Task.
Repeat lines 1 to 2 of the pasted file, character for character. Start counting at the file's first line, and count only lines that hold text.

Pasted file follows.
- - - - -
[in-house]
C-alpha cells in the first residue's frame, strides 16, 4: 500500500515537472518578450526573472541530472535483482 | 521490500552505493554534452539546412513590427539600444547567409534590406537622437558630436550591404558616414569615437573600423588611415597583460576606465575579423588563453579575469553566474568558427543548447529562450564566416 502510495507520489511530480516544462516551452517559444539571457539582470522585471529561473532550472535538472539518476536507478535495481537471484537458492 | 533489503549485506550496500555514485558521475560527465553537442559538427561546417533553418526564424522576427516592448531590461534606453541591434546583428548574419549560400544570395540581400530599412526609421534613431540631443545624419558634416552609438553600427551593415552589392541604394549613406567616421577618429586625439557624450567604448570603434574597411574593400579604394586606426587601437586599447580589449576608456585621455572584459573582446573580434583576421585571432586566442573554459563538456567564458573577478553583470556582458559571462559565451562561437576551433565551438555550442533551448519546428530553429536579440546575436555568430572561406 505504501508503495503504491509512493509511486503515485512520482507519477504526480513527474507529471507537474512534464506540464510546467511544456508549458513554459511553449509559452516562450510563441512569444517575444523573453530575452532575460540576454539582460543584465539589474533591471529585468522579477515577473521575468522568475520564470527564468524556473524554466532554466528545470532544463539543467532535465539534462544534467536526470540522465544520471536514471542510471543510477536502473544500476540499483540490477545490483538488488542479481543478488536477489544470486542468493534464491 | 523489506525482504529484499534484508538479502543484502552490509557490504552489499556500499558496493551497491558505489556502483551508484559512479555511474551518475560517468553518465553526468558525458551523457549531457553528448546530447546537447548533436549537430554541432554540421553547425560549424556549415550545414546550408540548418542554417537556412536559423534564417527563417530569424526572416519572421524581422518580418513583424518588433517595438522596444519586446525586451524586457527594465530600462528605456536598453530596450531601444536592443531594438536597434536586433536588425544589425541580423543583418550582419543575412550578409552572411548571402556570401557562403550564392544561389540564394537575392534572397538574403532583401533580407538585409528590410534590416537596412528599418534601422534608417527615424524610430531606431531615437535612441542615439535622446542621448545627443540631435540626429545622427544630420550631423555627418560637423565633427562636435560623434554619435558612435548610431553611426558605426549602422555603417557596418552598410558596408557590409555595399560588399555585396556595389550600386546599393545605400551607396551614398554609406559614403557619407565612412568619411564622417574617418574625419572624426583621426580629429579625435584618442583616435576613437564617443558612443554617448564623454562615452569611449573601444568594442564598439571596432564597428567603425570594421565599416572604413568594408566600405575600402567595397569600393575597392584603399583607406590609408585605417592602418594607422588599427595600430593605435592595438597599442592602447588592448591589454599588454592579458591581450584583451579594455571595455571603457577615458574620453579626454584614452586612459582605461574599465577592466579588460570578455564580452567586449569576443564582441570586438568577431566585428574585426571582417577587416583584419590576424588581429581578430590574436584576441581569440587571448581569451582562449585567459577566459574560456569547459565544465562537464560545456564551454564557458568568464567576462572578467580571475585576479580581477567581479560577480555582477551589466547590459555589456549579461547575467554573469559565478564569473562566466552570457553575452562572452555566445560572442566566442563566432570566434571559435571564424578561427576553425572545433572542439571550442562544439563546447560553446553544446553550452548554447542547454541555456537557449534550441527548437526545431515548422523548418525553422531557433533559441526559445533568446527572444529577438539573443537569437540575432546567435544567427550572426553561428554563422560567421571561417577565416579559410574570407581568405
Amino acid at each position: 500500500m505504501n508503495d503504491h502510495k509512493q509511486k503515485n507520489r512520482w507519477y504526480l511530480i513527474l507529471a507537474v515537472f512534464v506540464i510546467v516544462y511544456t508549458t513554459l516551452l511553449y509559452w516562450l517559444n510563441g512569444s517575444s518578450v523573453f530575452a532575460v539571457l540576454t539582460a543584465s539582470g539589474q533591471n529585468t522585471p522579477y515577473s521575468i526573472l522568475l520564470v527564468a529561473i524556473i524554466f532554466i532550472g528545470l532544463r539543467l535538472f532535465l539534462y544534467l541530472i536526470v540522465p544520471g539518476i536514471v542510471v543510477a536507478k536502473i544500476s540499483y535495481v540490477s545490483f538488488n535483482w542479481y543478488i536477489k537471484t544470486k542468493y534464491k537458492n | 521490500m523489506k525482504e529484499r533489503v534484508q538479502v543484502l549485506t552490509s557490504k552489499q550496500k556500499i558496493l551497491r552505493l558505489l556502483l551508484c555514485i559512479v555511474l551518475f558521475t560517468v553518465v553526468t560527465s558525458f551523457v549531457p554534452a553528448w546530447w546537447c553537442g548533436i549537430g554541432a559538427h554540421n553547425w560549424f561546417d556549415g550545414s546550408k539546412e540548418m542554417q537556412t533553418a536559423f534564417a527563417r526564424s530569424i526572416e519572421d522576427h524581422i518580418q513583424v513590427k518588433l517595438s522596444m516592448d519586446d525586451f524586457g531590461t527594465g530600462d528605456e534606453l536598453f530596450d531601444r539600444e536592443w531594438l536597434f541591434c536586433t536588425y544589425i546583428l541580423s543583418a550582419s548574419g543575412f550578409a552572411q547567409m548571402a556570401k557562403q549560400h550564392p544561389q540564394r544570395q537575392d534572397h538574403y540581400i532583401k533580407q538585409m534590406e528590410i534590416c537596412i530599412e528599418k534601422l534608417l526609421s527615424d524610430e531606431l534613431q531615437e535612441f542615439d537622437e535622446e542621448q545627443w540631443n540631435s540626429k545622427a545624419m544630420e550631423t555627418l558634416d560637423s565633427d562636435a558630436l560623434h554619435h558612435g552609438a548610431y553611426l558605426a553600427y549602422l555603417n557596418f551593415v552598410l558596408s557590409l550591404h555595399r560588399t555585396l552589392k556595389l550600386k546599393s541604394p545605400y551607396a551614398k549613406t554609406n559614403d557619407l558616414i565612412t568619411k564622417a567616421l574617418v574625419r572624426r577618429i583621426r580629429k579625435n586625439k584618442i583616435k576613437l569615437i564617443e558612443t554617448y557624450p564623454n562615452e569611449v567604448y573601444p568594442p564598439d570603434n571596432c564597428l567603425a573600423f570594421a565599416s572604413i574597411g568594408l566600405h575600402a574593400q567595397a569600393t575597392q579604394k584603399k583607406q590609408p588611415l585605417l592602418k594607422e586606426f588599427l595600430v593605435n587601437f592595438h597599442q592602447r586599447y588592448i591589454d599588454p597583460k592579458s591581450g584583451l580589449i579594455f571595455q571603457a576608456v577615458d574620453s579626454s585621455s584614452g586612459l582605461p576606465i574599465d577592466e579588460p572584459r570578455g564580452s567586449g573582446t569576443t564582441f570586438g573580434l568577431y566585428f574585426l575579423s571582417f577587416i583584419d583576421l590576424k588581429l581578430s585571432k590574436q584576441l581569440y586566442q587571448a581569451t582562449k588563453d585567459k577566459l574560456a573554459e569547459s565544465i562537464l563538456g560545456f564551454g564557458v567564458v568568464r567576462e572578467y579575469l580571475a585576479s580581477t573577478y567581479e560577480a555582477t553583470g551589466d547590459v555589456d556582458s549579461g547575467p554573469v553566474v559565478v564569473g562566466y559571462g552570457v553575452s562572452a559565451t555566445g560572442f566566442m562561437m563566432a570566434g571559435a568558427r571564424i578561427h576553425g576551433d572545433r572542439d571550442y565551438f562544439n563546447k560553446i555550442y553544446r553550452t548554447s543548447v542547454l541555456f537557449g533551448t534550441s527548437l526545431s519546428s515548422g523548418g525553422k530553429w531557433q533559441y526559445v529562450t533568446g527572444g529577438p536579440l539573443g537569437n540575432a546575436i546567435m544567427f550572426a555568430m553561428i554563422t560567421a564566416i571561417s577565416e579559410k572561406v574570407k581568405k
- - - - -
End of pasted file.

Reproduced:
[in-house]
C-alpha cells in the first residue's frame, strides 16, 4: 500500500515537472518578450526573472541530472535483482 | 521490500552505493554534452539546412513590427539600444547567409534590406537622437558630436550591404558616414569615437573600423588611415597583460576606465575579423588563453579575469553566474568558427543548447529562450564566416 502510495507520489511530480516544462516551452517559444539571457539582470522585471529561473532550472535538472539518476536507478535495481537471484537458492 | 533489503549485506550496500555514485558521475560527465553537442559538427561546417533553418526564424522576427516592448531590461534606453541591434546583428548574419549560400544570395540581400530599412526609421534613431540631443545624419558634416552609438553600427551593415552589392541604394549613406567616421577618429586625439557624450567604448570603434574597411574593400579604394586606426587601437586599447580589449576608456585621455572584459573582446573580434583576421585571432586566442573554459563538456567564458573577478553583470556582458559571462559565451562561437576551433565551438555550442533551448519546428530553429536579440546575436555568430572561406 505504501508503495503504491509512493509511486503515485512520482507519477504526480513527474507529471507537474512534464506540464510546467511544456508549458513554459511553449509559452516562450510563441512569444517575444523573453530575452532575460540576454539582460543584465539589474533591471529585468522579477515577473521575468522568475520564470527564468524556473524554466532554466528545470532544463539543467532535465539534462544534467536526470540522465544520471536514471542510471543510477536502473544500476540499483540490477545490483538488488542479481543478488536477489544470486542468493534464491 | 523489506525482504529484499534484508538479502543484502552490509557490504552489499556500499558496493551497491558505489556502483551508484559512479555511474551518475560517468553518465553526468558525458551523457549531457553528448546530447546537447548533436549537430554541432554540421553547425560549424556549415550545414546550408540548418542554417537556412536559423534564417527563417530569424526572416519572421524581422518580418513583424518588433517595438522596444519586446525586451524586457527594465530600462528605456536598453530596450531601444536592443531594438536597434536586433536588425544589425541580423543583418550582419543575412550578409552572411548571402556570401557562403550564392544561389540564394537575392534572397538574403532583401533580407538585409528590410534590416537596412528599418534601422534608417527615424524610430531606431531615437535612441542615439535622446542621448545627443540631435540626429545622427544630420550631423555627418560637423565633427562636435560623434554619435558612435548610431553611426558605426549602422555603417557596418552598410558596408557590409555595399560588399555585396556595389550600386546599393545605400551607396551614398554609406559614403557619407565612412568619411564622417574617418574625419572624426583621426580629429579625435584618442583616435576613437564617443558612443554617448564623454562615452569611449573601444568594442564598439571596432564597428567603425570594421565599416572604413568594408566600405575600402567595397569600393575597392584603399583607406590609408585605417592602418594607422588599427595600430593605435592595438597599442592602447588592448591589454599588454592579458591581450584583451579594455571595455571603457577615458574620453579626454584614452586612459582605461574599465577592466579588460570578455564580452567586449569576443564582441570586438568577431566585428574585426571582417577587416583584419590576424588581429581578430590574436584576441581569440587571448581569451582562449585567459577566459574560456569547459565544465562537464560545456564551454564557458568568464567576462572578467580571475585576479580581477567581479560577480555582477551589466547590459555589456549579461547575467554573469559565478564569473562566466552570457553575452562572452555566445560572442566566442563566432570566434571559435571564424578561427576553425572545433572542439571550442562544439563546447560553446553544446553550452548554447542547454541555456537557449534550441527548437526545431515548422523548418525553422531557433533559441526559445533568446527572444529577438539573443537569437540575432546567435544567427550572426553561428554563422560567421571561417577565416579559410574570407581568405